- Administration of the company: Will your company have a sole administrator, a general manager or a board of directors? Will the partners participate in the board of directors or will independent directors be appointed?
It is increasingly common for companies to integrate independent management into their administration, achieving an objective consensus in decision making, avoiding conflicts of interest and giving greater confidence to their consumers and, in the case of public companies, to their investors.
It is important to consider that independent talented people can bring their experience and a different vision to yours and that of your partners for the good of your business.
- Legal representatives: Who will have the power to act on behalf of the company before authorities and / or third parties? Who will have the power to enter into contracts on behalf of my company?
The representation of any mercantile company corresponds to its administrators, who are in charge of carrying out the operations inherent to the object of the company. In addition, it is possible to grant general or special powers to any person, as broad or limited as your business requires.
- Fractures within society: No company is perfect nor its partners always coincide. In addition, it is logical that there are disagreements among its members. Therefore, the law contemplates the possibility of establishing mechanisms to be followed in case shareholders do not reach agreements on specific matters; It is also advisable to clearly and transparently establish exclusion or separation of partners procedures.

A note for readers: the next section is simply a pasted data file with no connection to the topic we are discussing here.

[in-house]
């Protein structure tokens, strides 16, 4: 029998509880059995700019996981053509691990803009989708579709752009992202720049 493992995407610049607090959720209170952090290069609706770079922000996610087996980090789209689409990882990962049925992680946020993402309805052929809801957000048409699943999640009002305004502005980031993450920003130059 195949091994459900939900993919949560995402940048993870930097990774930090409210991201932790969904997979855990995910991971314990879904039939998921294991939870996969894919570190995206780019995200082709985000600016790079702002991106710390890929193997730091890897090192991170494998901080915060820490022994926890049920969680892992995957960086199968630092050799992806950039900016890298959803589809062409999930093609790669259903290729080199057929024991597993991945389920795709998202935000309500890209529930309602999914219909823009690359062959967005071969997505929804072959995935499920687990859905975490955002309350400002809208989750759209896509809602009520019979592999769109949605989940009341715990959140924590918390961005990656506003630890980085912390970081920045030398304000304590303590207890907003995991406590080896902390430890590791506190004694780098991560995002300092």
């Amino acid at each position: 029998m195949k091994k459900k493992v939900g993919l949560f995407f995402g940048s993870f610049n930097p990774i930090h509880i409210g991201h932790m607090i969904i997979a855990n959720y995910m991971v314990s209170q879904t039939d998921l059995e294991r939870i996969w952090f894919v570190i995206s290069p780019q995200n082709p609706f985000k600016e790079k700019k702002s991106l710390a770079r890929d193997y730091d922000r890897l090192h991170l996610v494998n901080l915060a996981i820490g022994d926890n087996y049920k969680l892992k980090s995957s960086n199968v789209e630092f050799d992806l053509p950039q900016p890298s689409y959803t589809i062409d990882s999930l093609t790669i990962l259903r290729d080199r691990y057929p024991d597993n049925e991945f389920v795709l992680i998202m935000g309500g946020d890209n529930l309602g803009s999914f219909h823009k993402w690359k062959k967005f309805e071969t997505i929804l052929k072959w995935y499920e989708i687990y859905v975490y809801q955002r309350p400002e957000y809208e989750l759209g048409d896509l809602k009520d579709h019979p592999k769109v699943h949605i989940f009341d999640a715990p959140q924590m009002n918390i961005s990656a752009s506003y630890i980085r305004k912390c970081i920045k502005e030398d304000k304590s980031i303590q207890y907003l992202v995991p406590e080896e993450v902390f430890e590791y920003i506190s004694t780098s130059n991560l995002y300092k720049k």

- Changes (sometimes painful, sometimes good, all inevitable): It is difficult to anticipate changes, disagreements or critical situations over which we have no control (illnesses, the death of a partner, opportunities or market attacks, etc.), This is very important to establish how to proceed and under what procedures should be acted in these cases.
The bylaws are a contract, therefore the law, in addition to the minimum requirements that must contain, allows to establish agreements, rights, obligations and conditions for the operation of society and to regulate relations between partners and between them and society , as long as they are not violating the law, such as, for example:
- Non-competition agreements.
- Limitations on the transfer of shares.
- Rights of separation.
- Exclusion of partners.
- Options for buying or selling the shares.
- Agreements for the exercise of the right to vote in shareholders’ meetings.
It is also advisable to draft flexible and practical bylaws for the business that you intend to carry out. Associating ourselves with strangers can lead to an excess that the rules agreed upon are very rigid and impractical, such as excessive corporate authorizations, very high qualified majorities to adopt agreements that could cause delays in decision making. Instead of being helpful, they are obstacles to the running of the business.
By entering into a clear, reasonable, flexible and practical partnership contract with your partners, your business will run smoothly, and you and your partners will be able to devote full time to your company.